From the moment Tony Stewart announced that Stewart-Haas Racing was switching to Ford, NASCAR’s Chevrolet fans (which make up 75 percent of all NASCAR fans in my estimation) went into a panic. Harvick wouldn’t leave Chevrolet. He would look for another ride. He would replace Kasey Kahne at Hendrick Motorsports. Through it all, Harvick was firm that he was staying at what he called, “the best situation I’ve ever been in,” but long-time Chevrolet fans wouldn’t believe that. You have to wonder why.
In February, it was written that he (Harvick) said that to not be committed to his team would be foolish. In March, Harvick basically said that he was in the best position of his career and he wouldn’t walk out on his team. In April, he said there was nothing to talk about because he was in the best organization that could possibly be. It doesn’t sound like a man on the move to me. Yet, the rumors were still there and an article on Monday fanned the flames again, saying he would be leaving for Hendrick Motorsports next year. Three days later Stewart-Haas announced a multi-year extension for Harvick. Yes, he would be in a Ford Fusion in 2017 and beyond.
What happened? Harvick was staying at Stewart-Haas all along. Harvick made it clear from the time of the announcement that his commitment to Stewart-Haas was strong, but the fan base couldn’t fathom him in anything but a Chevy, and the disbelief kept the rumor alive. There also aren’t any open, or about to be open, good teams for him to join. Kahne has had a rough season but is under contract with Hendrick. He’s also a very talented driver. Could he have gone other places? Either the team was not strong enough or not as strong as where Harvick already was. The four-car rule and the Charter system really gave Harvick no options, but why wouldn’t he stay? He was a championship contender from the minute he got in the No. 4. How many drivers can say that today?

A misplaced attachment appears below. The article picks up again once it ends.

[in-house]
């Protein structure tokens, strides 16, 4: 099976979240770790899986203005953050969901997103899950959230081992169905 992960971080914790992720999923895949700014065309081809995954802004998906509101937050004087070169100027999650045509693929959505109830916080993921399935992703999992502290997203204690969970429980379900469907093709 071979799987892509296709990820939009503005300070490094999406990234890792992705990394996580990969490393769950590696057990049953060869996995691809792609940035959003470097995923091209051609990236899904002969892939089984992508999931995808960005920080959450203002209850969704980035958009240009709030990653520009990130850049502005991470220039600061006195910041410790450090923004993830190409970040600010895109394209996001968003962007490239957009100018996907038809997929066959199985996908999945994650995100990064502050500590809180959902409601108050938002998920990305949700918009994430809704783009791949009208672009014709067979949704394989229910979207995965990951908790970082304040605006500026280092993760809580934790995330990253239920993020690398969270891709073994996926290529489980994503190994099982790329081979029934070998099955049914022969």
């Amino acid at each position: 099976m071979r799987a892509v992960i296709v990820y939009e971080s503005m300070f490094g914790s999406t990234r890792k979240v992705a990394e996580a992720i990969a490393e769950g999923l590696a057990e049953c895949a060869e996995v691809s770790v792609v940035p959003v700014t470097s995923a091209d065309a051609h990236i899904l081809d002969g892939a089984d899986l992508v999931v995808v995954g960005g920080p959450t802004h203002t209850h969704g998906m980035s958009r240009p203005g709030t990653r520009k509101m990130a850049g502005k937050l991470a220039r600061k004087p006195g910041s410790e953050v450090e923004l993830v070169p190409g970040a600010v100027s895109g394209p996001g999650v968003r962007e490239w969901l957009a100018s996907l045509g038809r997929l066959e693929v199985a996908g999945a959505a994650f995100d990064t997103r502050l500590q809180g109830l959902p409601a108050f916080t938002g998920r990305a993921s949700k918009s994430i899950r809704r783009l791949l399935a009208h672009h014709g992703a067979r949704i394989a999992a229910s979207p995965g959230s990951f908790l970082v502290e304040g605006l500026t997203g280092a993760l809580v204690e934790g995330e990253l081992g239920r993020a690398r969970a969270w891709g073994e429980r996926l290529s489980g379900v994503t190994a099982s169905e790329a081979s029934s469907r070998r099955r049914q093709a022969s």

So, with that rumor blown out of the water, we can get back to racing. The dominant team this year has been Joe Gibbs Racing and his pirated drivers Matt Kenseth and Carl Edwards. Hey didn’t they change manufacturers? They were Ford guys, but that isn’t the same, I guess. What is the same continues to be the great competition in the Sprint Cup Series. Let’s concentrate on that, shall we?